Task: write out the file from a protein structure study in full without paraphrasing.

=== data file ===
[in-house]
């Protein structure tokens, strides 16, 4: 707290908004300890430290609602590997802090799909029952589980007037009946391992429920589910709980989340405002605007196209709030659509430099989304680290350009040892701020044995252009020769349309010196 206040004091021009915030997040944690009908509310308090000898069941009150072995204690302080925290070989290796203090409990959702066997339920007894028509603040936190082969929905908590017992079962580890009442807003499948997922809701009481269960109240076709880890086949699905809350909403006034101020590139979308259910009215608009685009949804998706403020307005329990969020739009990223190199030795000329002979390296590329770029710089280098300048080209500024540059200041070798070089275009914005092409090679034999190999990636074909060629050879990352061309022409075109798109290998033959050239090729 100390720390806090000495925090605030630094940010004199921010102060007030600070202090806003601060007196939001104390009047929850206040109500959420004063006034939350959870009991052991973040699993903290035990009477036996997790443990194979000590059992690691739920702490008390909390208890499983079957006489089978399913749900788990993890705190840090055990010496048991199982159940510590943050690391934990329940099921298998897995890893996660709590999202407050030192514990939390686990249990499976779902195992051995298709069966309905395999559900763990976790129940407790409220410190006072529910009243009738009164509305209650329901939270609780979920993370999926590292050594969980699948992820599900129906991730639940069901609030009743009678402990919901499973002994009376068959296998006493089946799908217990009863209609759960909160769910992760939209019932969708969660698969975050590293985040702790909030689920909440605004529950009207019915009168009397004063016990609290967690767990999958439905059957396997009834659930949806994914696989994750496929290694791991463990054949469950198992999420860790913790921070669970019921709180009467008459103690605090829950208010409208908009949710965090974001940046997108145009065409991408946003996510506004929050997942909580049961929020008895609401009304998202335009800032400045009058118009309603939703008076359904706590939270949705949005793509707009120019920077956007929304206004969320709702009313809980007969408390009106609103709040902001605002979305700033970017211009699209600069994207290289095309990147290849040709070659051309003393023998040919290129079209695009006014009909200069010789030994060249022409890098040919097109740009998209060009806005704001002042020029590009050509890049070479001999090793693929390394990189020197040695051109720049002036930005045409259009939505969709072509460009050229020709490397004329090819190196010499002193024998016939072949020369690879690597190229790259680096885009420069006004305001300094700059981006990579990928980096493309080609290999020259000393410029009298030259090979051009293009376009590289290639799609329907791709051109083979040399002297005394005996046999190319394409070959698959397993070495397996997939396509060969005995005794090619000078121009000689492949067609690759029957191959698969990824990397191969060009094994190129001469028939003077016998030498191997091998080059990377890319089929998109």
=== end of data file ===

[in-house]
């Protein structure tokens, strides 16, 4: 707290908004300890430290609602590997802090799909029952589980007037009946391992429920589910709980989340405002605007196209709030659509430099989304680290350009040892701020044995252009020769349309010196 206040004091021009915030997040944690009908509310308090000898069941009150072995204690302080925290070989290796203090409990959702066997339920007894028509603040936190082969929905908590017992079962580890009442807003499948997922809701009481269960109240076709880890086949699905809350909403006034101020590139979308259910009215608009685009949804998706403020307005329990969020739009990223190199030795000329002979390296590329770029710089280098300048080209500024540059200041070798070089275009914005092409090679034999190999990636074909060629050879990352061309022409075109798109290998033959050239090729 100390720390806090000495925090605030630094940010004199921010102060007030600070202090806003601060007196939001104390009047929850206040109500959420004063006034939350959870009991052991973040699993903290035990009477036996997790443990194979000590059992690691739920702490008390909390208890499983079957006489089978399913749900788990993890705190840090055990010496048991199982159940510590943050690391934990329940099921298998897995890893996660709590999202407050030192514990939390686990249990499976779902195992051995298709069966309905395999559900763990976790129940407790409220410190006072529910009243009738009164509305209650329901939270609780979920993370999926590292050594969980699948992820599900129906991730639940069901609030009743009678402990919901499973002994009376068959296998006493089946799908217990009863209609759960909160769910992760939209019932969708969660698969975050590293985040702790909030689920909440605004529950009207019915009168009397004063016990609290967690767990999958439905059957396997009834659930949806994914696989994750496929290694791991463990054949469950198992999420860790913790921070669970019921709180009467008459103690605090829950208010409208908009949710965090974001940046997108145009065409991408946003996510506004929050997942909580049961929020008895609401009304998202335009800032400045009058118009309603939703008076359904706590939270949705949005793509707009120019920077956007929304206004969320709702009313809980007969408390009106609103709040902001605002979305700033970017211009699209600069994207290289095309990147290849040709070659051309003393023998040919290129079209695009006014009909200069010789030994060249022409890098040919097109740009998209060009806005704001002042020029590009050509890049070479001999090793693929390394990189020197040695051109720049002036930005045409259009939505969709072509460009050229020709490397004329090819190196010499002193024998016939072949020369690879690597190229790259680096885009420069006004305001300094700059981006990579990928980096493309080609290999020259000393410029009298030259090979051009293009376009590289290639799609329907791709051109083979040399002297005394005996046999190319394409070959698959397993070495397996997939396509060969005995005794090619000078121009000689492949067609690759029957191959698969990824990397191969060009094994190129001469028939003077016998030498191997091998080059990377890319089929998109």